My Girl: Gettin' After It!!

My Girl: Gettin' After It!!
My truck on her maiden voyage in Moab 2012

Friday, December 26, 2014

Reworking the Skids

It finally happened. I had hoped to actually be in the shop over the course of the couple of days they were working on swapping out my differentials. Life got in the way. My wife's work schedule was not clear to me until maybe the week before I had initially scheduled and had planned to take off work. Then I had to reschedule the shop work, and by the time I got confirmation, it was too late to give my job notice. Plus a few key meetings shifted to that same week. So I don't have any photos of the differential work.

I think I wrote previously about the sad state of the undercarriage anchor points. I had wanted to order a new radiator skid and thereafter rework attachment points. With the holidays looming, and the reality that I really needed a full set and not just one, I decided to save my money and see if I could come up with something inventive in the near term to re-establish the locations where the weld nuts had failed and remount the skids. I believe I have succeeded.

It might have been Keith's rig up at Pine Barrens that had one which inspired me
 I had really hoped that ARB might make a rear differential cover for the C200K. We were up at Pine Barrens when I caught a glimpse of someone's aftermarket cover. I think it was Keith R. Anyway, I asked him over the radio and he advised it was Ballistic Fabrication that made them. I went to their site around the time I was poised to pull the trigger on the front and rear lockers. They were out of stock. I checked another smaller fabricator and they were not fabricating any at this time either. It turned out that carries a few Ballistic Fab covers in stock. I ordered it and started getting it prepped in advance of the differential work.

I forgot he had a nose and neglected to cut out that part of the tape masking.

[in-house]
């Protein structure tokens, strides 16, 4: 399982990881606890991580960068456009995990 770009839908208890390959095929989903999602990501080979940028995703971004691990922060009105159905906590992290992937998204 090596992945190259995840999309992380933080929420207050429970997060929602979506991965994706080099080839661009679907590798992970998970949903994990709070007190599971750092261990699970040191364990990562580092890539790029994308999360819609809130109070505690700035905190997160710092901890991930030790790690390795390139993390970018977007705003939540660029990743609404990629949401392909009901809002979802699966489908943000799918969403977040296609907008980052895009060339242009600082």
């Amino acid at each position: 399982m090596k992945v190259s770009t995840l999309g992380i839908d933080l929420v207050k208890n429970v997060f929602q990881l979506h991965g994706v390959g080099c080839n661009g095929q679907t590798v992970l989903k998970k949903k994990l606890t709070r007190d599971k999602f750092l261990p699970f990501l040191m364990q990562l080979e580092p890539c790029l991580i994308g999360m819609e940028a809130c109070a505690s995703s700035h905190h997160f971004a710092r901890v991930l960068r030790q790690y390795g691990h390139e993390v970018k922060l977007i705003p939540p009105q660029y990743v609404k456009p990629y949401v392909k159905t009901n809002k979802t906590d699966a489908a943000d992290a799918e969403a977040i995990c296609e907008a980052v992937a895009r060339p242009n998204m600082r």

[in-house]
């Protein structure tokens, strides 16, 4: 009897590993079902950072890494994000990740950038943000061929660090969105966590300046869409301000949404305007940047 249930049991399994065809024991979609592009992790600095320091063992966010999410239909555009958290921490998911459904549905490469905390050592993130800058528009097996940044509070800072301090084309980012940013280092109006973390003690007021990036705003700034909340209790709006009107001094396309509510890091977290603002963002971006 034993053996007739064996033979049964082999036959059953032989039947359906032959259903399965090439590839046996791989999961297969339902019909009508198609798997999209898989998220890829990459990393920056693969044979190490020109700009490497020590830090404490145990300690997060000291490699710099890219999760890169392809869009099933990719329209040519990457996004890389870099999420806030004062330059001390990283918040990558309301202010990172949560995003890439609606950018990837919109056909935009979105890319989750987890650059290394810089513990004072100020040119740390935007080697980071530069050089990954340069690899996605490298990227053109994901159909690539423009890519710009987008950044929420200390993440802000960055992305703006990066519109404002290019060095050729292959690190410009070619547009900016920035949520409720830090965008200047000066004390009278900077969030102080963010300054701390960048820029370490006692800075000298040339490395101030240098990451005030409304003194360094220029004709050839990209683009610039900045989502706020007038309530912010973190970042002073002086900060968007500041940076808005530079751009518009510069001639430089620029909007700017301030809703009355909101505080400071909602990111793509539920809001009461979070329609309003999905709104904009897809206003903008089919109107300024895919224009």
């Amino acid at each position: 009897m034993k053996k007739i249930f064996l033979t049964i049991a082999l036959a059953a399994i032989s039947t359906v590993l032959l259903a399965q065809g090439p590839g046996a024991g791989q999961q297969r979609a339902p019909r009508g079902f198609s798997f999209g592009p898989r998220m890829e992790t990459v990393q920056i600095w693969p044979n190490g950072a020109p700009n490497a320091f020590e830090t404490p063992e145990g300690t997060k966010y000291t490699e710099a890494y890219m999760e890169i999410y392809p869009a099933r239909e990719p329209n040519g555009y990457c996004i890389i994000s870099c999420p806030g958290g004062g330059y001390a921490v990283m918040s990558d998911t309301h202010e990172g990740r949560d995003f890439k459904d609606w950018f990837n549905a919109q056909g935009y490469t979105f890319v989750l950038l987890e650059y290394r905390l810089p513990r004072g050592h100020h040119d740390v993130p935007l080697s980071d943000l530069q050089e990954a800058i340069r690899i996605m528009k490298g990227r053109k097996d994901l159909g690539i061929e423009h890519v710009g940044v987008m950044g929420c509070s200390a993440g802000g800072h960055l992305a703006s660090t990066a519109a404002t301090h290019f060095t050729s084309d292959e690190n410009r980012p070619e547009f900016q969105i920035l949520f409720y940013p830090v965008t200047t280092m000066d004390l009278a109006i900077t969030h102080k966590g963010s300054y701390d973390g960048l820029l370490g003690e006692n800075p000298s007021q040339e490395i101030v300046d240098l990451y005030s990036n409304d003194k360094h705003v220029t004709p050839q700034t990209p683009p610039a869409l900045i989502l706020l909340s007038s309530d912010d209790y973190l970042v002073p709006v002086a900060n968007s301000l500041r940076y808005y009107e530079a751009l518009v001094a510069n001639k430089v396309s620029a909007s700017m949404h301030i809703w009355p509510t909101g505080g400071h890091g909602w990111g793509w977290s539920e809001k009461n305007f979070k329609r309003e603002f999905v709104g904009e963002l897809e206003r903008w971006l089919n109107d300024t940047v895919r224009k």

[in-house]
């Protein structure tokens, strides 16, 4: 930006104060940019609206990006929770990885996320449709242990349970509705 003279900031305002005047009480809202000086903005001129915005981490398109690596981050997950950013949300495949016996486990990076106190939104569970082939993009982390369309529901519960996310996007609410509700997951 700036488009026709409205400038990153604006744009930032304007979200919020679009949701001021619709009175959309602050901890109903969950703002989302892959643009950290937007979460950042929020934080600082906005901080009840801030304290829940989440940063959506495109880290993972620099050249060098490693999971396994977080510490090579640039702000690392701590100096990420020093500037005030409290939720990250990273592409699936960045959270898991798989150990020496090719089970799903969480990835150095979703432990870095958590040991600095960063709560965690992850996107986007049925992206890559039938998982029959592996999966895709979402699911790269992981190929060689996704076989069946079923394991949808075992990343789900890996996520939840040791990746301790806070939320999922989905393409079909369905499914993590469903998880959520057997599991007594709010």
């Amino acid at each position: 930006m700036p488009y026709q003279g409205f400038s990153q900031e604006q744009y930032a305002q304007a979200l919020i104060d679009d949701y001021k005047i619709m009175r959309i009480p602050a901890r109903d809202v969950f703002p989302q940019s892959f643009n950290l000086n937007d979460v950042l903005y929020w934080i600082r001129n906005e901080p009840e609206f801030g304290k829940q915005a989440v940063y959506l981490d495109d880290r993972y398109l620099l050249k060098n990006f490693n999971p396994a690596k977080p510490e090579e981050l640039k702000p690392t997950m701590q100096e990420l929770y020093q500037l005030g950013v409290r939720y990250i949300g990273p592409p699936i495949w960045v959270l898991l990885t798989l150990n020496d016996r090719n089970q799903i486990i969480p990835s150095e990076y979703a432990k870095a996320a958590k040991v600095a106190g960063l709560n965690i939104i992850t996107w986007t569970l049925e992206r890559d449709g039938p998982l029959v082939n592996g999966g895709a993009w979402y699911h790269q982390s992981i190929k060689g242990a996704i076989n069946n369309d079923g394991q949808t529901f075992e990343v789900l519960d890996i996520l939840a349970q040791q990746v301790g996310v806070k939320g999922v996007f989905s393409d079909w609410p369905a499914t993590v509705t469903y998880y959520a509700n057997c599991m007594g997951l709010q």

I brought Veronica in for an initial consultation. I had hoped to have dropped all of the skids by then, but things came up. Baby things. There was no getting around it at this point when I had to bring her by for the actual work. This is the rear differential skid I got from a year or so ago. I was too much of a punk at the time to consider taking off my differential cover; so, I opted for the skid.  It started off silver. Then I rattle-canned it (spray-painted) black once I noticed the finish was flaking and getting scrapped. Clearly it was doing its job and was skidding off of stuff.

I decided I would take the opportunity to clean this up and return it back into service also even though I was going with a heavier duty cover.
 One of the U-bolts got absolutely creamed and the nut was partially sheered off. The closest size I could obtain was 3" pipe U-bolts, but the spacing wasn't quite right. It took some manipulation in the vice to get it to work with the hardware.
 I had actually planned on discarding the two skids to the right. The silver one is the improvised truck body shelving that I used as a transmission pan skid. Beneath it is the Pro-4x engine skid which runs along the side of the front differential. I really wish it was extended to offer some protection to the front differential housing which hangs just a little bit below the frame right there in the same vicinity. I decided a few days ago I was going to keep them for a few months longer until I can get heavier duty skids to expand protection in those areas.I painted the rear differential skid to now match the rear differential cover.
 The red split loom is the air line going into the rear differential housing. The guys at Arlington Motorcar Service gave me a bunch of ARB stickers. I just decided to slap this one on the housing.
 These artifacts are the four bolts that were free-spinning due to the snapped weld nuts. I hit them rather decisively with the angle grinder to liberate them one and for all.